Sadly, many of Chinnie and Fluffy I’s offspring died or strayed, and Fluffy I himself vanished in 1886. However one of their descendants, Beauty, was mated to a Smoke and produced the first recognisable Chinchilla in Champion Silver Lambkin who practically set the standard for the breed. The Chinchilla was recognised (got its own class) in 1894. Beauty continued to produce kittens and her descendants were mated to blues, silver tabbies and others. Blotched tabby, mackerel tabby and dilution were introduced into the gene pool from those very early days. Both tabby patterns can be seen in newborn kittens.

In 1903 Frances Simpson described Chinchilla shading as “a short of bluish lavender to the tips of the coat”, and “delicate tips of silvery-blue”. Breeders of the time describe it as “palest silver, lavender tint and lighter – in fact practically white – at the roots ” and “pure silver of a bluish tinge”. In 1907, the Chinchilla was also known as the Self Silver “A good self-silver has fur that is white at the roots and shades softly to a faint grey at the tips. The colour is rather that of old-fashioned silver lustre ware than of modern silver. The ideal self-silver must have neither markings nor shadings, nor must there be any black tips to the hair, either oh the back of in the tail or elsewhere”. Only in 1930 did the standard refer to the tipping as “black”.

Early Chinchillas had a range of levels of tipping and some confusion as to how much tipping was ideal. Orange eyes were preferred and in 1895, “Fur and Feather” carried an article regarding a green-eyed Chinchilla, “It is useless to think of exhibiting her on account of her green eyes”. Green eyes later became a standard – and distinctive – feature of Chinchillas.

In 1900 the Silvers class was split into Silver Tabbies, Chinchillas (light tipping) and Shaded Silver (heavy tipping). Then, as now, there were many cats which fell somewhere between tipped and shaded, plus different judges had different ideas as to where the line should be drawn. The same cat was sometimes rejected from both classes (due to different judges’ opinions) or was sometimes entered into both classes and won in both! The Chinchilla and Shaded Silver classes were combined to prevent confusion.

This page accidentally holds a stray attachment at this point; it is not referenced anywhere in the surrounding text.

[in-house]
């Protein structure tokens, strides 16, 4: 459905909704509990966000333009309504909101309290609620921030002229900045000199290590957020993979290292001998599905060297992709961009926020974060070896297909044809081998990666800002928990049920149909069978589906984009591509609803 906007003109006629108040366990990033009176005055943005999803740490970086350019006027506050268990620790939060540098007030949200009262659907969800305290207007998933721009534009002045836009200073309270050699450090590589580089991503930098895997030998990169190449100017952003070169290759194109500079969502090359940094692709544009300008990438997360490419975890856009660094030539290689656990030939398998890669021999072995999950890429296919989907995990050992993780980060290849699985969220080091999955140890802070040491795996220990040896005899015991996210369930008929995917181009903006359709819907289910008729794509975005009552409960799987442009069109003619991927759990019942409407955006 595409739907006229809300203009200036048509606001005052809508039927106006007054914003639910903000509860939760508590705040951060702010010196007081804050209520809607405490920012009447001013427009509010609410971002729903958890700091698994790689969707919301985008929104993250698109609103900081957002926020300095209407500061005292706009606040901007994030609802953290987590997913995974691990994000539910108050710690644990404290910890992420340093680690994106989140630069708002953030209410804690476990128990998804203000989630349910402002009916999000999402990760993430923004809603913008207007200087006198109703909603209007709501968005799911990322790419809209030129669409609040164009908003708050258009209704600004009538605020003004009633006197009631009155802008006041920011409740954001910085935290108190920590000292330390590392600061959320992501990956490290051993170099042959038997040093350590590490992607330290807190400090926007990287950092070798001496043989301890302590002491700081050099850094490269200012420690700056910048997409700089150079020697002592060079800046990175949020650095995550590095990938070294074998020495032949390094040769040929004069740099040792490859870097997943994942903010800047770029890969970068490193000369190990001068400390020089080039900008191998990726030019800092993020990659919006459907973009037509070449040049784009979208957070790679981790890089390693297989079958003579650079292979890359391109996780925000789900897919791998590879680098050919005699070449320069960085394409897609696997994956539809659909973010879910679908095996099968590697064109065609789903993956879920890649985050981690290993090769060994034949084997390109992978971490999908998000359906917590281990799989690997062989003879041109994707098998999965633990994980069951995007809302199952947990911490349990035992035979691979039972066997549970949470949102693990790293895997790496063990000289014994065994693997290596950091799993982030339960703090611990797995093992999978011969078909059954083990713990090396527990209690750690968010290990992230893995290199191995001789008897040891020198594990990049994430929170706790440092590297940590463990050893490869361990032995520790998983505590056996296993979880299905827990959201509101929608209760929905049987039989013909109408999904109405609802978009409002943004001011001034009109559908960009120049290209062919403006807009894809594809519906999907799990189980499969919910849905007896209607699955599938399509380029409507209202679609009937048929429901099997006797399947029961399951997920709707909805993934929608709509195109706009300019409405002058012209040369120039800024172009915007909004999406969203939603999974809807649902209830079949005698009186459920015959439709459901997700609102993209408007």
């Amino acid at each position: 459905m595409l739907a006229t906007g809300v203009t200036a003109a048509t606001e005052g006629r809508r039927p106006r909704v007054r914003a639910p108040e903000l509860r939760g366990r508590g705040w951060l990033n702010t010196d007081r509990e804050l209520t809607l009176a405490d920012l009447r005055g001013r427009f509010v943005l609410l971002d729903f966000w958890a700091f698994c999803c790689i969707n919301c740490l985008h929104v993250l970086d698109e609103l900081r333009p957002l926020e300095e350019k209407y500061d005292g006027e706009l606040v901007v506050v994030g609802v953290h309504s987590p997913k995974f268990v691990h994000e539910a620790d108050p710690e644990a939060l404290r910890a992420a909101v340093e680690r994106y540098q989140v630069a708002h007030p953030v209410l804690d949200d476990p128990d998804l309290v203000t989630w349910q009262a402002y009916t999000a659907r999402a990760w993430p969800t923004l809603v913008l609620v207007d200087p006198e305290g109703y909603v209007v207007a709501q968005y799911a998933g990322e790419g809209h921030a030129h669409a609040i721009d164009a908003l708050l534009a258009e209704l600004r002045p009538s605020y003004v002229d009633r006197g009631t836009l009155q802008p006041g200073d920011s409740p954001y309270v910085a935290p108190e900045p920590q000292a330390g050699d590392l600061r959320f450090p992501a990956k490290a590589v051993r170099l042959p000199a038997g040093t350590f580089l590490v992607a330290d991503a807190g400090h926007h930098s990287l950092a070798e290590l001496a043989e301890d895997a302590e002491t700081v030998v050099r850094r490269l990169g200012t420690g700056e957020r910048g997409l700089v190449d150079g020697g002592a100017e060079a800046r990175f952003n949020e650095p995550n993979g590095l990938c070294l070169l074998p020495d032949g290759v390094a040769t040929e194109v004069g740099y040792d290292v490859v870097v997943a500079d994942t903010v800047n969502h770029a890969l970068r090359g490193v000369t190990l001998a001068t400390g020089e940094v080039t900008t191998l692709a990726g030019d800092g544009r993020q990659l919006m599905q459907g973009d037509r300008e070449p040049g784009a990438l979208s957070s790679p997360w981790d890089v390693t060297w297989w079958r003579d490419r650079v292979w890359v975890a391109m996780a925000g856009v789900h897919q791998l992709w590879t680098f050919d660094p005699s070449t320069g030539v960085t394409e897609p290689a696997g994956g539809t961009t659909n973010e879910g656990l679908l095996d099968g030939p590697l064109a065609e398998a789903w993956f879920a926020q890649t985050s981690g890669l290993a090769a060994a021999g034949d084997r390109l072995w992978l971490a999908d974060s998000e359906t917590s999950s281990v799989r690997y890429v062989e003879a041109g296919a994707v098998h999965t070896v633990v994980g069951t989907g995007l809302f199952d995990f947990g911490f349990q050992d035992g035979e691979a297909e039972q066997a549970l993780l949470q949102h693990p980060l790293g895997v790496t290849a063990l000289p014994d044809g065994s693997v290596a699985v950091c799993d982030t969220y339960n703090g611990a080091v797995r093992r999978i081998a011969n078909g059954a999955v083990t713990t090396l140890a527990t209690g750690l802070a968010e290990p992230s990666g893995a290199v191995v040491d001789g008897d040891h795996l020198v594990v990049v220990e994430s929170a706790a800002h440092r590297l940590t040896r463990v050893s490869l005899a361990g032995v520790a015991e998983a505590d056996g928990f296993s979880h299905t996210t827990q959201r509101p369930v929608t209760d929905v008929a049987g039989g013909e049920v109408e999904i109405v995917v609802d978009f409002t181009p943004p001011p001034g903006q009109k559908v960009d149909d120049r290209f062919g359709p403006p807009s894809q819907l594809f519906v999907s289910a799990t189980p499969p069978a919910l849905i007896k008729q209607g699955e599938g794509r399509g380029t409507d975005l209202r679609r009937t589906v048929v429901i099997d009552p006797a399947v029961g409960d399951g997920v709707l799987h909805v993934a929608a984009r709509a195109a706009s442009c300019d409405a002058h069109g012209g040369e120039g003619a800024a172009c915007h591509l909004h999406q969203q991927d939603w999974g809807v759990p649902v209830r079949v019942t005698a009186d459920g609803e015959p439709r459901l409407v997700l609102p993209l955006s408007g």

In 1926, after a curious cat (“a mixture of colours”) owned by Mrs Boutcher won the Any Other Colour class,  Lord Sylvester suggested the starting of a new breed called “Marked Silvers”. The suggestion was not taken up. The cat was likely a silver tabby or shaded silver with markings of some colour other than black. In 1927, HC Brooke commented that some 50 years previously, there existed a pretty variety of short-hair tabby that was, in 1927, quite extinct. The ground colour was a creamy tint and the markings were always rather narrow and were reddish-brown. Since “sandy-coloured” or “lemony” red tabbies were frowned upon by cat fanciers, quite possibly this was a red-silver tabby. Red and cream Chinchillas appeared in the USA in 1934 through breeding Silver Chinchillas to Red Self Persians.

In 1951, Soderberg wrote wrote that the Chinchilla was unsuited to living in industrialised town! “It is a light-coated cat which is perhaps hardly suitable to the soot and grime of large industrial towns, but it is doubtful whether it needs much more attention than its darker-coated fellows.”

In the 1990s, breeders were concerned that Chinchilla cats were becoming ultra-typed like other Persians. Traditionally, the Chinchilla retained the longer muzzle. In America this resulted in a new breed classification, the Sterling, for the traditional-type Chinchillas. Older-style Chinchillas are more popular with members of the public, but the showbench Chinchilla seems to be moving inexorably towards the squashed-in look of other Persians. Outcrossing to other, already ultra-typed, Persian varieties is losing the old Chinchilla look. The photos below show cats of both types.


Old-Style Chinchilla

Modern Chinchilla

The Burmilla is a tipped silver cat of Asian/European Burmese type. Burmillas arose in 1981 as a result of an accidental mating of a lilac Burmese female and a Chinchilla male. This produced four Black Shaded Silver kittens of Burmese type and with a short, dense coat. The following year, there was a planned mating of a Blue Burmese female with the same Chinchilla male. These were the founding cats of the Burmilla variety although there have been a number of Burmese-to-Chinchilla matings since then in order to widen the gene pool. The Burmilla was recognised by FIFe in 1994. Although a relatively young breed, it is already extremely popular. In addition to the Burmilla there are also Asian Smoked and Asian Shaded Silver cats in a variety of different top colours.

A slightly different form of tipped fur is found in the Chausie, a breed derived from hybridising F chaus (Jungle Cat) with the domestic cat. Black Chausies with silver tipped fur occur and this is belived to be a form of black agouti rather than smoke/shaded or chinchila.